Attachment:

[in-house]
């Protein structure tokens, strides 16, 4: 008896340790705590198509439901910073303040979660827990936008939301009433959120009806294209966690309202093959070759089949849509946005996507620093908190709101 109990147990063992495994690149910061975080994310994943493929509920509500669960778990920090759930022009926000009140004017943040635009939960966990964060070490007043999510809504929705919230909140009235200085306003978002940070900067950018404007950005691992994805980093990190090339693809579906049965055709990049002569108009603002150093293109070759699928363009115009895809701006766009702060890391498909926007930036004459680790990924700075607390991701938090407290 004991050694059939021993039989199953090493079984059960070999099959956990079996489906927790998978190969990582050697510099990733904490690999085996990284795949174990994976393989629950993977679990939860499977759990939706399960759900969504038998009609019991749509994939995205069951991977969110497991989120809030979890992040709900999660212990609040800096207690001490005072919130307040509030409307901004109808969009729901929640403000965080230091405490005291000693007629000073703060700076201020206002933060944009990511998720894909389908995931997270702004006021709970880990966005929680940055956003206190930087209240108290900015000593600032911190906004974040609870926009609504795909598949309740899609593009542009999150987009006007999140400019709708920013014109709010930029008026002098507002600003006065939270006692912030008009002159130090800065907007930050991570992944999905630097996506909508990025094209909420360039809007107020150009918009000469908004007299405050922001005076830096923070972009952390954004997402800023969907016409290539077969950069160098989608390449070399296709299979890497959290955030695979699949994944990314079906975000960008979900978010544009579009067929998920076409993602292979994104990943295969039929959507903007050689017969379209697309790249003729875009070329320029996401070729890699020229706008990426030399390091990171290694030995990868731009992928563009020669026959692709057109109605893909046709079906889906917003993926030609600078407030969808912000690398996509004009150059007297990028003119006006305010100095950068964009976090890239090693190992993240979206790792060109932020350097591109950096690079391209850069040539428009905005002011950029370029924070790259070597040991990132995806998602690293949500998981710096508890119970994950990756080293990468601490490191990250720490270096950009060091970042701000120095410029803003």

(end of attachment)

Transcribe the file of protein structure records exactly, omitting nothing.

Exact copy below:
[in-house]
């Protein structure tokens, strides 16, 4: 008896340790705590198509439901910073303040979660827990936008939301009433959120009806294209966690309202093959070759089949849509946005996507620093908190709101 109990147990063992495994690149910061975080994310994943493929509920509500669960778990920090759930022009926000009140004017943040635009939960966990964060070490007043999510809504929705919230909140009235200085306003978002940070900067950018404007950005691992994805980093990190090339693809579906049965055709990049002569108009603002150093293109070759699928363009115009895809701006766009702060890391498909926007930036004459680790990924700075607390991701938090407290 004991050694059939021993039989199953090493079984059960070999099959956990079996489906927790998978190969990582050697510099990733904490690999085996990284795949174990994976393989629950993977679990939860499977759990939706399960759900969504038998009609019991749509994939995205069951991977969110497991989120809030979890992040709900999660212990609040800096207690001490005072919130307040509030409307901004109808969009729901929640403000965080230091405490005291000693007629000073703060700076201020206002933060944009990511998720894909389908995931997270702004006021709970880990966005929680940055956003206190930087209240108290900015000593600032911190906004974040609870926009609504795909598949309740899609593009542009999150987009006007999140400019709708920013014109709010930029008026002098507002600003006065939270006692912030008009002159130090800065907007930050991570992944999905630097996506909508990025094209909420360039809007107020150009918009000469908004007299405050922001005076830096923070972009952390954004997402800023969907016409290539077969950069160098989608390449070399296709299979890497959290955030695979699949994944990314079906975000960008979900978010544009579009067929998920076409993602292979994104990943295969039929959507903007050689017969379209697309790249003729875009070329320029996401070729890699020229706008990426030399390091990171290694030995990868731009992928563009020669026959692709057109109605893909046709079906889906917003993926030609600078407030969808912000690398996509004009150059007297990028003119006006305010100095950068964009976090890239090693190992993240979206790792060109932020350097591109950096690079391209850069040539428009905005002011950029370029924070790259070597040991990132995806998602690293949500998981710096508890119970994950990756080293990468601490490191990250720490270096950009060091970042701000120095410029803003």